As is befitting the culture of the honest hard-man club to which they belong, neither Keven Mealamu nor Andrew Hore would say they have played particularly well in 2013. And yet they will both be in action on Saturday - double teaming the Wallabies as they have since 2008.
The old guard will be on deck once more - extending their respective international careers into a remarkable 13th season.
While their longevity and durability was once a source of celebration, it is now a minor source of concern.
They have been selected not because they have made a compelling case to be included but because others haven't. This wasn't the plan.
Charles Darwin and Steve Hansen wouldn't appear to be natural bedfellows, but the All Black coach and the great naturalist of the Victorian age do share a common belief in the theory of evolution. Hansen prefers for change to be organic, rather than manufactured.
He's not one to dramatically pull the plug on established players on the basis he feels it is time.
Instead, his strategy in regard to rejuvenating his ageing All Black side has been to introduce younger players gently.
They come in, they observe, they learn, they play off the bench and over a period of time they make an irresistible case for inclusion.
It's all about natural order - older men such as Ali Williams and Piri Weepu have been able to see for themselves that their time is over: that the time was right to make way for the emerging generation.
Dane Coles was selected last year with a view to beginning the evolution at hooker. He made four appearances off the bench in November and earned two starts against France in June.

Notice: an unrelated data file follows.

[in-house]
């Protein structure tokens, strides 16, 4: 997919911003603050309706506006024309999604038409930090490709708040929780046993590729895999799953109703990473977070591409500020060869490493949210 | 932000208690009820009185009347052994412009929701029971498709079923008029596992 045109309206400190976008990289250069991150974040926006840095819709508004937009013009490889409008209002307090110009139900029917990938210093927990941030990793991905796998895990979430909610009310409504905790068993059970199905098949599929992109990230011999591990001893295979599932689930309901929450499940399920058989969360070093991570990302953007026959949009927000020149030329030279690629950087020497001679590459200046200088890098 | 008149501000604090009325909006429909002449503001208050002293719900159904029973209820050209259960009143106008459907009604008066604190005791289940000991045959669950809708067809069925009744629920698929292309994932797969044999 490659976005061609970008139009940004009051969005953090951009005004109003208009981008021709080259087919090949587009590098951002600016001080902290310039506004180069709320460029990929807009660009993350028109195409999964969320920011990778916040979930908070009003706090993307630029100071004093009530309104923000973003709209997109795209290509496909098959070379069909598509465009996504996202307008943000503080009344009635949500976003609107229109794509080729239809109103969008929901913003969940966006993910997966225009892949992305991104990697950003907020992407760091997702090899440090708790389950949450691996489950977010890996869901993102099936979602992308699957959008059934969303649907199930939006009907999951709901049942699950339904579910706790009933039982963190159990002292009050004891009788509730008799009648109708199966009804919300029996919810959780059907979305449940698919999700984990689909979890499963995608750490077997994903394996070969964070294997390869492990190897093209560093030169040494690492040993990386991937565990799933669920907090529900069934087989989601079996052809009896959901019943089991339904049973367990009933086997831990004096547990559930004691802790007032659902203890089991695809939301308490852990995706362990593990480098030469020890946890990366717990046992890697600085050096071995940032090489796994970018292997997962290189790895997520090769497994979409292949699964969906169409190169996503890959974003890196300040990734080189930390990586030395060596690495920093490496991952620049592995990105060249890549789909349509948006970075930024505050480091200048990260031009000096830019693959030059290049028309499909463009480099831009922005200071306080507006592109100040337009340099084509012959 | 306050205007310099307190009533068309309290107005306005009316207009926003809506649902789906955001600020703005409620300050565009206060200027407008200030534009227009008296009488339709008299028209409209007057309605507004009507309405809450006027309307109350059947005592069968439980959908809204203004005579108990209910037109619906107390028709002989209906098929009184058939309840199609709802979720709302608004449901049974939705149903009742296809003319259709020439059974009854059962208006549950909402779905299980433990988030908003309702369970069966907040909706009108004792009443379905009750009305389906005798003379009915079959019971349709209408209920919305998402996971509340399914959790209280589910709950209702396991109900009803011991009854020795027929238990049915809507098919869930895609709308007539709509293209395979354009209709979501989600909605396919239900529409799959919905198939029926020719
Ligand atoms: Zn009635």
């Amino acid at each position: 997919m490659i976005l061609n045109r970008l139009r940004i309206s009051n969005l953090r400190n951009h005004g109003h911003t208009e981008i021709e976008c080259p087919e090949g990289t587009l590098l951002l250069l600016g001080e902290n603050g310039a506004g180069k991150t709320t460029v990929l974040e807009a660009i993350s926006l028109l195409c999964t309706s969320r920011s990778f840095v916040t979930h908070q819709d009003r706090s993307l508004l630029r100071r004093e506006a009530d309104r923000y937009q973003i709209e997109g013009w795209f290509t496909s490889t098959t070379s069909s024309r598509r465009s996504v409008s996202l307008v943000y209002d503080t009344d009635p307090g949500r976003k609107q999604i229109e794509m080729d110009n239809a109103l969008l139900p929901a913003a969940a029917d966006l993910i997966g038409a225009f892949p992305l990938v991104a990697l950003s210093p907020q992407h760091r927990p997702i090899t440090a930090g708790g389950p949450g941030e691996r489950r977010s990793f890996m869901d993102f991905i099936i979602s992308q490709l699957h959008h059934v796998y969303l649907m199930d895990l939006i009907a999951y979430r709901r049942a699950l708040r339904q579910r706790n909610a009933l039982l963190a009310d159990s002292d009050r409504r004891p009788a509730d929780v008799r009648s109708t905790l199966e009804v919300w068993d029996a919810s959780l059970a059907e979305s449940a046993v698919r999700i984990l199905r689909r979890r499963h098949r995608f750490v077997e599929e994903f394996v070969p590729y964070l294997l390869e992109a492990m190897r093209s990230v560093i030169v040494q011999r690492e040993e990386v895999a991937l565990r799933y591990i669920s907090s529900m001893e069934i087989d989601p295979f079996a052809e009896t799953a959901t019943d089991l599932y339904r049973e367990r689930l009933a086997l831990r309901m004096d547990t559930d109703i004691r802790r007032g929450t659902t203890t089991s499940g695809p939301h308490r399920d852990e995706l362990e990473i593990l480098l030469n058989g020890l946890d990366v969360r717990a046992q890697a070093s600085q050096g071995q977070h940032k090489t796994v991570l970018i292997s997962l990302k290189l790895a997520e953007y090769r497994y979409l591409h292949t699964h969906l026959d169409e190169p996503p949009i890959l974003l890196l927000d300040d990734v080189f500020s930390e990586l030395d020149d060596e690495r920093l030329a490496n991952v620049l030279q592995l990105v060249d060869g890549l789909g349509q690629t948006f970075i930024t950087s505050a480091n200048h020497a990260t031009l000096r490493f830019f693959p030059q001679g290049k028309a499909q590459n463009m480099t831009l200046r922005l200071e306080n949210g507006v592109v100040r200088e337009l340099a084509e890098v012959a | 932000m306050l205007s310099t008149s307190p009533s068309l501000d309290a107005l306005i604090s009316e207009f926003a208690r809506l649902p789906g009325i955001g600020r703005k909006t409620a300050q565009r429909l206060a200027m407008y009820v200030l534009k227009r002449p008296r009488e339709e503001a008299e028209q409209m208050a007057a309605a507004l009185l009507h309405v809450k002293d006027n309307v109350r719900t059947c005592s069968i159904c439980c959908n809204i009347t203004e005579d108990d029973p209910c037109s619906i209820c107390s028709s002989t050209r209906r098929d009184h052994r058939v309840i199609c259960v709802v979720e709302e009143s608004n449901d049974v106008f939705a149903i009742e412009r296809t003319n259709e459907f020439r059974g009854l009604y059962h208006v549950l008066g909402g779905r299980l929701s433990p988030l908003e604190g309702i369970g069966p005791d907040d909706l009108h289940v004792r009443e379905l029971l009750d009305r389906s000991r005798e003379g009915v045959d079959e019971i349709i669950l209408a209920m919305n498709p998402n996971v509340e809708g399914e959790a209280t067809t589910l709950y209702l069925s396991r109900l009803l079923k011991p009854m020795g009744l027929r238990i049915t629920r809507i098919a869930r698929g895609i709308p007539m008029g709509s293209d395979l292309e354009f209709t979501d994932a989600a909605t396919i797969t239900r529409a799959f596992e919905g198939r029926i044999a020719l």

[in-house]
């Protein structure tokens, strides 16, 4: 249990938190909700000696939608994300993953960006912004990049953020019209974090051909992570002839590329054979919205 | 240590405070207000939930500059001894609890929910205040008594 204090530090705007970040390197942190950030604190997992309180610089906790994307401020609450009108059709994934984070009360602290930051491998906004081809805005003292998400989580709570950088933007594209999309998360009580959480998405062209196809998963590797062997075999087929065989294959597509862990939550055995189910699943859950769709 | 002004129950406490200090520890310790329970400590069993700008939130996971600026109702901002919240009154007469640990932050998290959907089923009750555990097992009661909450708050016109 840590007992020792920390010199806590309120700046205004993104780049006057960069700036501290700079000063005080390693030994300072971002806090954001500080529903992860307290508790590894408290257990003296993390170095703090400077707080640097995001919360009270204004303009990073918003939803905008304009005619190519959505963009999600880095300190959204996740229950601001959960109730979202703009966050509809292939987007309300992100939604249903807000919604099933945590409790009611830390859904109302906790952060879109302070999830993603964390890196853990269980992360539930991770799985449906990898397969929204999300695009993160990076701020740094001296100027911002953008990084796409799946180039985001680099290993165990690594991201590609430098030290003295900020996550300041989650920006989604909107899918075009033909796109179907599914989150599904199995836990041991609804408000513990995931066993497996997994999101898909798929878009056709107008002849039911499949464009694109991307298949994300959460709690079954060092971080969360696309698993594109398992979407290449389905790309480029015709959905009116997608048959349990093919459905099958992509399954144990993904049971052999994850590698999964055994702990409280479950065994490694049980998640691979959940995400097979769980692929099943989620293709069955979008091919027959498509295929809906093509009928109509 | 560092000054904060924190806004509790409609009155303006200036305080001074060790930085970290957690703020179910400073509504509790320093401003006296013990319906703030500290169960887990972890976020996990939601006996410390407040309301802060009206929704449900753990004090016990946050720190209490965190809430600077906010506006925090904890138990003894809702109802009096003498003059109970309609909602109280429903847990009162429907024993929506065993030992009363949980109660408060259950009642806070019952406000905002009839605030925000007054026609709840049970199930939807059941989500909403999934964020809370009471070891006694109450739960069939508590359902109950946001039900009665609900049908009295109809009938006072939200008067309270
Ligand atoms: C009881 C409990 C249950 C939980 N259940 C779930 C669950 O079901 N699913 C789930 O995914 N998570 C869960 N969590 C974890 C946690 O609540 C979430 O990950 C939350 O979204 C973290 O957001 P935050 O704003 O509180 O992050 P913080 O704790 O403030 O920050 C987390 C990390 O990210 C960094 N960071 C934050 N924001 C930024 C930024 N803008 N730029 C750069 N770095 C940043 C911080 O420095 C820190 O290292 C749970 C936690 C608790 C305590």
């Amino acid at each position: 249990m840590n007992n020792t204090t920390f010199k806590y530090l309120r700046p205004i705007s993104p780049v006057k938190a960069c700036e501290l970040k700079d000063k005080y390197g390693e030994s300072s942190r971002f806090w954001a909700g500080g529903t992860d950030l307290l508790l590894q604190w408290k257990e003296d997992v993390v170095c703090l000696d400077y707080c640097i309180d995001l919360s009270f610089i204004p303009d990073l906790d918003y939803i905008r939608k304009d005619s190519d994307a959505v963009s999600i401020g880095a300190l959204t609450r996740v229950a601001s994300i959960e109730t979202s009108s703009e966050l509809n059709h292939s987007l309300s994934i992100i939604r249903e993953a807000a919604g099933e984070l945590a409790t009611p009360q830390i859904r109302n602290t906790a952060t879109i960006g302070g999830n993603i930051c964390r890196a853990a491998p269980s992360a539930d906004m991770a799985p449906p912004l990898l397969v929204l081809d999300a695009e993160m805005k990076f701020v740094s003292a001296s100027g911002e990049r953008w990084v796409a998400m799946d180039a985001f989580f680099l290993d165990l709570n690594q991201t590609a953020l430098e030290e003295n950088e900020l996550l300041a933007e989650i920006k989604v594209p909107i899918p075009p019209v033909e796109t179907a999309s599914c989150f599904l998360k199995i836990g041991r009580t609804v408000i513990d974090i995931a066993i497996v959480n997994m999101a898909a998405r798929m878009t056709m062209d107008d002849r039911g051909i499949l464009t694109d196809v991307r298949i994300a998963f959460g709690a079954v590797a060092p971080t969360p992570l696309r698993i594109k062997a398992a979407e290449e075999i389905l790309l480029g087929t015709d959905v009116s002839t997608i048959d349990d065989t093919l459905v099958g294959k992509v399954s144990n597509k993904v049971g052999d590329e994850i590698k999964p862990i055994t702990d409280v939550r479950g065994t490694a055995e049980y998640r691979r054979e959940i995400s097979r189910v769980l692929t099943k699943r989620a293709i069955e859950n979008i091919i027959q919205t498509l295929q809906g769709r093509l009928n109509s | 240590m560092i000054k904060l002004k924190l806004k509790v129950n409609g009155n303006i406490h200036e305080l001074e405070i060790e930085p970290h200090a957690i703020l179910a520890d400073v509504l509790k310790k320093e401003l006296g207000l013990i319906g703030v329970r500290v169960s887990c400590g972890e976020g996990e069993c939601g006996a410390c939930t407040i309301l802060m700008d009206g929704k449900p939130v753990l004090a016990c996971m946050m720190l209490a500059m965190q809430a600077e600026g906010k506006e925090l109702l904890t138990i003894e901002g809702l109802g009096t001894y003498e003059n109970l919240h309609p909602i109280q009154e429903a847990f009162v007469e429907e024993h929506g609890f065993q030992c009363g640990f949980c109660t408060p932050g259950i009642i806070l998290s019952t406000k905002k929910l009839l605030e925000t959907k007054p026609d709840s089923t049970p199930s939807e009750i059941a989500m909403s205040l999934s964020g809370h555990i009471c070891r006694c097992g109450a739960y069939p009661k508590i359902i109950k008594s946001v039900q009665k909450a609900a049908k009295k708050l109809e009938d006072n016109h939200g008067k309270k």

There wasn't a hard and fast plan as such for the Rugby Championship, but the thinking pre-June was that Coles would mostly start with Mealamu and Hore swapping bench duties from test to test.
That might still be the plan - it might be that Coles' lack of game time in recent weeks has forced a short-term re-think, rather than a longer-term overhaul.
But it is hard to know. While Coles didn't do much wrong against France, he didn't do enough emphatically right and with the All Blacks keen to put a brand new Wallaby side back in the box on Saturday, Hansen has erred on the side of caution.
He knows exactly what he'll get from the old stagers, which by implication suggests he's still not sure exactly what Coles would deliver on a night when emotion will run high and the game will be intense.
The evolution has had to go on hold for now. Coles will come again - he'll start a test at some stage - but not until the All Blacks have a higher appetite for risk. That may be next week, it may not be until the test against Japan.
But the fact that it is not Saturday highlights that the All Blacks are overly reliant on two veterans, who have at various times this season looked their age.